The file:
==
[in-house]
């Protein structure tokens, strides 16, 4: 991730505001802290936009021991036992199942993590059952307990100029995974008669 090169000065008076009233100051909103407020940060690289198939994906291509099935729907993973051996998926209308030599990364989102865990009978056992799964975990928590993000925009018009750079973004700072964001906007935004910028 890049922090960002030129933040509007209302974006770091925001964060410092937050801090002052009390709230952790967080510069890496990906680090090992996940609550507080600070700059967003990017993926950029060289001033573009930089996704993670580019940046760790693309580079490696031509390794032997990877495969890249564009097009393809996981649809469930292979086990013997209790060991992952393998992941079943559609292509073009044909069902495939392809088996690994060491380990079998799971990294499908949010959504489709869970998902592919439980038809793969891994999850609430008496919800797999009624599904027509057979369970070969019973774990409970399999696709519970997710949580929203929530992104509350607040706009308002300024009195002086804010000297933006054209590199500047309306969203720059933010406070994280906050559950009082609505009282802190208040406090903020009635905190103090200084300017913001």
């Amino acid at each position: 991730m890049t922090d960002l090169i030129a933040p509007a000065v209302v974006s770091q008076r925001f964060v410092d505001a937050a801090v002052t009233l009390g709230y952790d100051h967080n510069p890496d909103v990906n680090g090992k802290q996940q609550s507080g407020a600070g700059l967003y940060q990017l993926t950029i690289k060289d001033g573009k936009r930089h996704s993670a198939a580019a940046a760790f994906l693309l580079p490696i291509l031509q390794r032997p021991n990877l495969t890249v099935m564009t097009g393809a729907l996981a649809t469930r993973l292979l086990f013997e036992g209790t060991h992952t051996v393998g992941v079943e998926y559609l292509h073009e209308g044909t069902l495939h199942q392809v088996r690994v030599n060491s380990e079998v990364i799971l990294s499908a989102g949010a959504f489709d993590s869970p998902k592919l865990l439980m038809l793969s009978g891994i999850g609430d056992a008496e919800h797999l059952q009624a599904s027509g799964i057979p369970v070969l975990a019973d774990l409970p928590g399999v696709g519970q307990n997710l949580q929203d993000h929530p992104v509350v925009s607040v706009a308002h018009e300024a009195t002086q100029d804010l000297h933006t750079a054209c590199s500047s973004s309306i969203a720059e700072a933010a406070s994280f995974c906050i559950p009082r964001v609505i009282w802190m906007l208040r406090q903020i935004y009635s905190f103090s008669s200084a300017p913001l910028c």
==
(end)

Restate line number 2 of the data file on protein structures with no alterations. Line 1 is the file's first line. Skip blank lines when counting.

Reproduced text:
């Protein structure tokens, strides 16, 4: 991730505001802290936009021991036992199942993590059952307990100029995974008669 090169000065008076009233100051909103407020940060690289198939994906291509099935729907993973051996998926209308030599990364989102865990009978056992799964975990928590993000925009018009750079973004700072964001906007935004910028 890049922090960002030129933040509007209302974006770091925001964060410092937050801090002052009390709230952790967080510069890496990906680090090992996940609550507080600070700059967003990017993926950029060289001033573009930089996704993670580019940046760790693309580079490696031509390794032997990877495969890249564009097009393809996981649809469930292979086990013997209790060991992952393998992941079943559609292509073009044909069902495939392809088996690994060491380990079998799971990294499908949010959504489709869970998902592919439980038809793969891994999850609430008496919800797999009624599904027509057979369970070969019973774990409970399999696709519970997710949580929203929530992104509350607040706009308002300024009195002086804010000297933006054209590199500047309306969203720059933010406070994280906050559950009082609505009282802190208040406090903020009635905190103090200084300017913001």